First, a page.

Elterwater to Skelwith Bridge

A family friendly walk

The Elterwater to Skelwith Bridge walk is suitable for all ages, from tiny toddlers to reluctant teenagers. For very little effort on this flat, linear walk you are rewarded with beautiful views, lots of places to rest and play, and one of the best bakeries around.

Where is Elterwater?

Elterwater village is about 10 minutes west of Ambleside, travelling along the A593.

From Coniston, travel north along the A593. It takes around 15 minutes.

The 516 bus runs from Ambleside and stops at the Britannia Inn in Elterwater village, you can find the timetable here.

Elterwater National Trust car park

From personal experience as National Trust members, this is where I would try to park in Elterwater. As you can imagine, this is a VERY popular walk so I would recommend getting there as early as you can. This is where those early toddler mornings come in handy!

Elterwater National Trust car park

If you can’t get there before early, I would recommend leaving this walk until the evening. A lot of the visitors have left by then and it is often easier to park.

If the car park is full, there are lay-bys on the road approaching the village where you can sometimes get a space.

Elterwater walk

This walk is linear and can be started at either end. We have walked it both ways several times and parking at Elterwater is definitely our favourite.

The walk is approximately 3.8 miles in total (there and back) and can take around 2-3 hours. You can see it took us 2.5 hours this time, we did a lot of stopping and playing along the way in various spots. Our favourites are marked with a 1 and 3 on the map.

Walking boots or wellies are recommended, although on dry days it is perfectly possible to do this walk in trainers. We always manage to get wet though so wellies are a must for us!

Elterwater to Skelwith Bridge

From the Elterwater National Trust car park, go through the gate behind the pay machine wall.

You are now on the path that you can follow all the way to Skelwith Bridge.

The path at Elterwater

The path is almost all flat, and is a mixture of path and short sections of boardwalk. Along the way there are plenty of places to stop and play, a mixture of lake shore, rocks and boulders, and even a rope swing!

The path follows the river to start with, which flows alongside you as you walk.

Eventually, the path opens up to Elterwater (the lake), with big sweeping views up into the Lake District. This is a great place to stop for a snack on the benches on the lake shore. There are enough stones and sticks to keep the kids busy for a while!


Further on, you will come to a small, short incline as you go through a gate. After the gate you will see an iron bridge on your right.

To get to Skelwith Bridge (you’re nearly there at this point!) continue with the bridge on your right, do not cross the river.

The path after this bridge is still an easy walk, but it become more uneven and there is a definite decline. If either of those things make walking tricky I’d recommend turning around at the bridge and heading back.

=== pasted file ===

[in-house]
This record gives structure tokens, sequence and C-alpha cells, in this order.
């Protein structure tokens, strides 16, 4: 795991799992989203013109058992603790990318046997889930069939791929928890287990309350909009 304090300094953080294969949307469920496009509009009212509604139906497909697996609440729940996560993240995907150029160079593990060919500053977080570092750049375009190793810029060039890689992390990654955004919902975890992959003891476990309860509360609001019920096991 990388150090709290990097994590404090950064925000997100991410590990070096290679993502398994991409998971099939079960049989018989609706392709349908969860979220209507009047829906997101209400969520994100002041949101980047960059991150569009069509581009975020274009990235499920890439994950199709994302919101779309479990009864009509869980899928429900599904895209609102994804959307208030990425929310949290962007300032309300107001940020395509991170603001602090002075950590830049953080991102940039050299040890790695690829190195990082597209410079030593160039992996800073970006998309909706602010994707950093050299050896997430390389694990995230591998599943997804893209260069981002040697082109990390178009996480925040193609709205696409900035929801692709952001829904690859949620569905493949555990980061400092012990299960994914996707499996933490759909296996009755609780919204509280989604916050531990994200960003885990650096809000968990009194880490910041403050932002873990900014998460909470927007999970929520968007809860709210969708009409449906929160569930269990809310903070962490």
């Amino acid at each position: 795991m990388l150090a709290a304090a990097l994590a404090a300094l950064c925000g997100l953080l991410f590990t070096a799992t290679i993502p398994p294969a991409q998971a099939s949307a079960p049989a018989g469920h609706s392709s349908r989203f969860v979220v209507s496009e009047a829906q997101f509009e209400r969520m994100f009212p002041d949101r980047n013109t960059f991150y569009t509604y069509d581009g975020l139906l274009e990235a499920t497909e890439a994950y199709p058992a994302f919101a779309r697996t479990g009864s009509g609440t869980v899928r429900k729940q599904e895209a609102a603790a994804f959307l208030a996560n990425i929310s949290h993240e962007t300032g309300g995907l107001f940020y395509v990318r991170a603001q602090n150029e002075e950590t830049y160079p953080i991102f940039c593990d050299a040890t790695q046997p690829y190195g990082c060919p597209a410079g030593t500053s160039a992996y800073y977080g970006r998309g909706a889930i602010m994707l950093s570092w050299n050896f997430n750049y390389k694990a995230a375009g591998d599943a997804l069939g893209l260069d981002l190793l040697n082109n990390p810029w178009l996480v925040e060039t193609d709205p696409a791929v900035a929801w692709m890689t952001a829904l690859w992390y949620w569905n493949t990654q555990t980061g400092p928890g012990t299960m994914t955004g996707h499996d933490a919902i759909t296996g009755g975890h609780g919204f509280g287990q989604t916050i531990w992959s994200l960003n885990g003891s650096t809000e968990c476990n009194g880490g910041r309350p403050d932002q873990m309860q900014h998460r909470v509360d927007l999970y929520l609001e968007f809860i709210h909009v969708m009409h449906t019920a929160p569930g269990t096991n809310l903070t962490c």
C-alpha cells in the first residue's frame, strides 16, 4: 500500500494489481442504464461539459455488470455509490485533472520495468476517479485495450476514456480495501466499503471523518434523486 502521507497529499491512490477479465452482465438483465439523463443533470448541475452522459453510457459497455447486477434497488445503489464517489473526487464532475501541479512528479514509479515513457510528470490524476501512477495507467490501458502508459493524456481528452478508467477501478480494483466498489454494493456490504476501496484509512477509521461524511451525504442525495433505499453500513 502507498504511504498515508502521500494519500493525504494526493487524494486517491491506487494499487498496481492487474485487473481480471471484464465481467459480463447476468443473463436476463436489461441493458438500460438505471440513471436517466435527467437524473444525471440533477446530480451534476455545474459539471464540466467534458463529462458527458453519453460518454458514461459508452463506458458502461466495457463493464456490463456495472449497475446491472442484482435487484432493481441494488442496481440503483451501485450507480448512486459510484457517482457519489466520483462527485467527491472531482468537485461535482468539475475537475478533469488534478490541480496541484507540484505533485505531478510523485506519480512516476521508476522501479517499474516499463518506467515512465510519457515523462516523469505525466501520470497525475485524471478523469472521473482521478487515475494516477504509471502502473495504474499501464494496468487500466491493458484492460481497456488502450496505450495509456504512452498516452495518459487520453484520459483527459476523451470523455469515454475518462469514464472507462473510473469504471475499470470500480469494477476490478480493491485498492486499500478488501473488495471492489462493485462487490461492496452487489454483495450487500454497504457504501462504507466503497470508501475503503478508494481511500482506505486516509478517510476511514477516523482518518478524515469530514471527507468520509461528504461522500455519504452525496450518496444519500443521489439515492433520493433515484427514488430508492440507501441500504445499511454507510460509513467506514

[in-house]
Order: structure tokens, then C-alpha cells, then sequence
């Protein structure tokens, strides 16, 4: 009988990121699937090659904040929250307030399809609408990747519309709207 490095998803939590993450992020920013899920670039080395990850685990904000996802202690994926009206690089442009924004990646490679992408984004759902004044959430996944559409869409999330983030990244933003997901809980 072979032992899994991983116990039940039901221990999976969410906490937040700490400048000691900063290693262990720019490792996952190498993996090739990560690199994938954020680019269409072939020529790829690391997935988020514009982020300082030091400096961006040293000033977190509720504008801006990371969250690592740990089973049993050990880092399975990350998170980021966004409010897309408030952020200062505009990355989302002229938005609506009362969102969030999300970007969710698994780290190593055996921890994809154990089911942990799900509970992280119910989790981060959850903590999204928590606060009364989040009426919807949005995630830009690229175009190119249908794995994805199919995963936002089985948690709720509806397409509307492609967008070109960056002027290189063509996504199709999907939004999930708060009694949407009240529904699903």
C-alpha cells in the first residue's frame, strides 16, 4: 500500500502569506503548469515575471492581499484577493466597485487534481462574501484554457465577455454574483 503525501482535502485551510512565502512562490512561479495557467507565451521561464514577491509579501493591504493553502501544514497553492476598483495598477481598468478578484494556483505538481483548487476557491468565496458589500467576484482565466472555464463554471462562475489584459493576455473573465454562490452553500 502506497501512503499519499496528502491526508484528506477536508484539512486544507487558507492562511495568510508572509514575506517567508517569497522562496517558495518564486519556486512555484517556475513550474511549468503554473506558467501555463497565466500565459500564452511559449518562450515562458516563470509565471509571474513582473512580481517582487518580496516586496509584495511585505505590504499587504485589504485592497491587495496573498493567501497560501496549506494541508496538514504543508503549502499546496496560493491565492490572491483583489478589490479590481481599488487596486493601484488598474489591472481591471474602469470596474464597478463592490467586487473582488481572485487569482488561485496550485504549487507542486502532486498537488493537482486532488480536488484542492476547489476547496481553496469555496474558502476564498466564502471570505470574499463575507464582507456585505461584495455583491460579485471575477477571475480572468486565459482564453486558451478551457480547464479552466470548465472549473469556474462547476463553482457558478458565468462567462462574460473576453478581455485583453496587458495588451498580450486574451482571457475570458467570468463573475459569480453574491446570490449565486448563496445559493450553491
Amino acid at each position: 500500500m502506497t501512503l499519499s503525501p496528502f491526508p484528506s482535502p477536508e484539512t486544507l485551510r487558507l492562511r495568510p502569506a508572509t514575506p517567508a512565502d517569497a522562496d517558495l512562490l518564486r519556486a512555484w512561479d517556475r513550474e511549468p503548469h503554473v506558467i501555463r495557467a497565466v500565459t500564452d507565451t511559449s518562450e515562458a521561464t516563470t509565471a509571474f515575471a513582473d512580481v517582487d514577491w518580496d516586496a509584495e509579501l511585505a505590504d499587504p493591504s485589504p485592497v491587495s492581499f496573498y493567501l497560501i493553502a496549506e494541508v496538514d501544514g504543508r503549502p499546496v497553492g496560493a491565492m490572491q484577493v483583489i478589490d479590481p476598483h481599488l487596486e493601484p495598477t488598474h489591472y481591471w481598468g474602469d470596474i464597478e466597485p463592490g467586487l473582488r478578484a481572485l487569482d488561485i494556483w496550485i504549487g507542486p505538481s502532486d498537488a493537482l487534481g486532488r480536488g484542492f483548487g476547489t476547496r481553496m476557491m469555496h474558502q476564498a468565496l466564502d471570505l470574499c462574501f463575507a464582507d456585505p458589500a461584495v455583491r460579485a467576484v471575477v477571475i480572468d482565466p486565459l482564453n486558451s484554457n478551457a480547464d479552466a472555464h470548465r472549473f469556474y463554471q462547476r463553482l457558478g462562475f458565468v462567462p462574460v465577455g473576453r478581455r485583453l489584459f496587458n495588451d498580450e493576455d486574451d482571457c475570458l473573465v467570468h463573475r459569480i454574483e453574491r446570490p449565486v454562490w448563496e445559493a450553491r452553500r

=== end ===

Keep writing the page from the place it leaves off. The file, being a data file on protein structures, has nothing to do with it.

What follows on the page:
Along this section, you will see a ramp leading down to some rocks by a waterfall. We ventured down there on our last walk here, and it was beautiful but VERY slippy. I would absolutely proceed with caution here, and if in doubt, miss this bit out.

About five minutes after the iron bridge, the path will open out into a car park with a few industrial units. You have reached Skelwith Bridge! It’s number 2 on the map at the top of the page.

Now it might just be time for a little treat from Chesters at Skelwith Bridge…

Chesters Skelwith Bridge

Chesters by the River is a bit of an institution and is super popular with local families, along with this walk. It’s a bakery and a shop, open every day from 9:00-4:00. It does hot food from 11:30-3:00.

Chesters Skelwith Bridge

We love to take away a few treats to eat along the walk back, but there is plenty of seating if you want to stay for a while. I highly recommend trying their cakes and pastries if you can, they’re an absolute treat.

It’s also worth knowing there are toilets here for paying customers. This is not an easy walk for a wild wee so this is important information!

Skelwith Bridge to Elterwater

Now for the return leg of the walk! We tend to take any cakes with us back along the path, as an incentive to keep little legs going. There are a few places to stop along the way, but we try to make it to the lake shore again before we crack open the treats.

Follow the path back along all the way back to Elterwater. For the adults, it’s nice to see the views from a different perspective.

For the kids, we have often ‘saved’ some of the things they might want to do for the walk back as motivation. For example this time we saved the rope swing for the way back, which helped keep their interest up for the last bit of the walk.

Keep along the path until you reach Elterwater village and the Elterwater National Trust car park. You have completed the Elterwater to Skelwith Bridge (and back again) walk!


Just occasionally, the Lake District gets weather that’s slightly less than perfect! Do you need some ideas for how to keep the kids busy indoors if the rainclouds appear? Read 10 Things to do in Bowness on Windermere in the Rain for some ideas.

About the author

I'm Michelle, Lake District resident and founder of this site. You can mostly find me up a hill, on a lake, or enjoying a hot chocolate by the fire. Feel free to get in touch, I'd love to hear from you!

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